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## Re: [Chicken-users] ideas

 From: Peter Keller Subject: Re: [Chicken-users] ideas Date: Wed, 14 Aug 2002 11:06:58 -0500 User-agent: Mutt/1.2i

Tony accidentily sent this only to me, when it looks like it should have gone
to the list.

-pete

----- Forwarded message from address@hidden -----

Date: Wed, 14 Aug 2002 15:29:11 +0100
Subject: Re: [Chicken-users] ideas

> LaTeX is supported everywhere and has books out there that explain it
> to the ends of the earth. SXML-DSSSL sounds too buzzwordy and feels
> like you'd be fighting with it instead of writing the docs--but that is
> a totally unsubstantiated thought.

Well, given a DSSSL installation (which is the hardest part to get
working) it would probably be very quick to get something decent
working. DSSSL is very powerful, I like it a lot. SXML is about my
favourite XML syntax :-) and I like the idea of having a document as a
tree of data rather than a TeX-style program.

(book ()
(section ((name "The First))
(p () "Hello...")))

etc etc.... this is probably why Scribe appeals to me. You can get a
tree of document-fragment objects to manipulate, a bit like DSSSL.

> Scribe looks like a scheme representation of LaTeX. I might be convinced
> that Scribe would be ok, but honestly, LaTeX is really good at describing
> things like manuals for stuff.

Scribe generates LaTeX, HTML, nroff and plain text. I enjoyed using
it.

> are the same(the ')'parenthesis is like the closing \end{itemize}),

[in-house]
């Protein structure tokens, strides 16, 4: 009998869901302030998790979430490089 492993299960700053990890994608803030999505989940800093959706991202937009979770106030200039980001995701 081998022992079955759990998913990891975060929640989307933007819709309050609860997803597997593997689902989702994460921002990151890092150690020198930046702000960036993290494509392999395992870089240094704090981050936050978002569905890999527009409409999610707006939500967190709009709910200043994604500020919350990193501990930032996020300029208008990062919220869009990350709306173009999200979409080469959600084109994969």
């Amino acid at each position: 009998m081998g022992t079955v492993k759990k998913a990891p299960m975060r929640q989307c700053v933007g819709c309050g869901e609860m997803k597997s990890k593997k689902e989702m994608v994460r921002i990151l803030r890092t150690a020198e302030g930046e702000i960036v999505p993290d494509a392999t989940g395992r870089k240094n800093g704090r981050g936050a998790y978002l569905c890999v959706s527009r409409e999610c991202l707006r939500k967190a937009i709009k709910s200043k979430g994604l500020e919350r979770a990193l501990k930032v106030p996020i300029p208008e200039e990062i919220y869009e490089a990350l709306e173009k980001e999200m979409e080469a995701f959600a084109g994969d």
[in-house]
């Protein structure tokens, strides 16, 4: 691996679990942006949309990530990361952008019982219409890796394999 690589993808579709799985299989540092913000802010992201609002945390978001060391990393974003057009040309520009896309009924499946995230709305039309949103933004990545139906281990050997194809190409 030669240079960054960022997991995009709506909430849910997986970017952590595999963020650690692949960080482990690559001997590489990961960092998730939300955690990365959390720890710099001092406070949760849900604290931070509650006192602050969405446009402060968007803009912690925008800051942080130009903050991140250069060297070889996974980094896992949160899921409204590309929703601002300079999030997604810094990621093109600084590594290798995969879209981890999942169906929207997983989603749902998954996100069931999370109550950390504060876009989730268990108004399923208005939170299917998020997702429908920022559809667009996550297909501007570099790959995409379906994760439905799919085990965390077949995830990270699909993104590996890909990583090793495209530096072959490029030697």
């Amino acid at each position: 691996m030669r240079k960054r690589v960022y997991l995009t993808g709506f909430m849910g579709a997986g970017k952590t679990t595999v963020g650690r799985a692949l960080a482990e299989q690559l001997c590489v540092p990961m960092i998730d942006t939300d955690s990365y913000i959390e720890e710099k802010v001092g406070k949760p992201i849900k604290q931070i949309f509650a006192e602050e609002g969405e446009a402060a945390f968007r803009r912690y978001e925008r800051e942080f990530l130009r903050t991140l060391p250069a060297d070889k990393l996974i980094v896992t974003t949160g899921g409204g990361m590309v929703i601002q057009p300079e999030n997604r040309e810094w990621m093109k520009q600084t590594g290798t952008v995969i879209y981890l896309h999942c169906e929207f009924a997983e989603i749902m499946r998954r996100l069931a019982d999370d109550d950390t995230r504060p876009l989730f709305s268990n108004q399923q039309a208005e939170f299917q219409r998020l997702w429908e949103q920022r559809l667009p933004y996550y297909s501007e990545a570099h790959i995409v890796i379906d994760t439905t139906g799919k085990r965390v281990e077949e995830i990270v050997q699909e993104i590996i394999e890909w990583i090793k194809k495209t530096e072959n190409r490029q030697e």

> I feel that the "look and feel" of the manual description in Scribe
> gets in the way from actually writing the manual. :)

Heh, I feel exactly the opposite :-) I found using scheme-mode in
Emacs to be very productive using scribe. But that's just me.

> I don't know if the same can be said for scribe,

I'd say so...

> where you HAVE to write the document according to the stricter
> parsing rules of Scribe(as comapred to scribe) before you can even
> see anything at all.

True. But unless you get your LaTeX boilerplate right, you've got the
same problem...

> That said, I'd still use Scribe because it basically is LaTeX, just with a
> worse syntax for the problem domain it is representing->This is PURELY
> a SUBJECTIVE view.

:-)

> How does this handle multiline comments?
>
> > (define (myfunction foo bar)
> >   "Returns the result of mapping blorch over foo, followed by appending bar"
>       "while sideffecting the qux object."

That's a good suggestion.

Perhaps it could be formalised as: "The docstring of a function is the
concatenation of all the leading elements in the body of a function
that are literal strings, unless the body of a function consists
entirely of literal strings, in which case the docstring is the
concatenation of all but the last literal string."

That takes care of

(lambda () 'dummy)      ; no docstring
(lambda () "a")         ; no docstring
(lambda () "a" "b")     ; docstring "a"
(lambda () "a" "b" "c") ; docstring "ab"
(lambda () "a" "b" 'foo "c")    ; docstring "ab"
(lambda () "a" "b" 'c)          ; docstring "ab"

Tony
--
Monkeys high on math -- some of the best comedy on earth
- Tom Lord, regarding comp.lang.scheme

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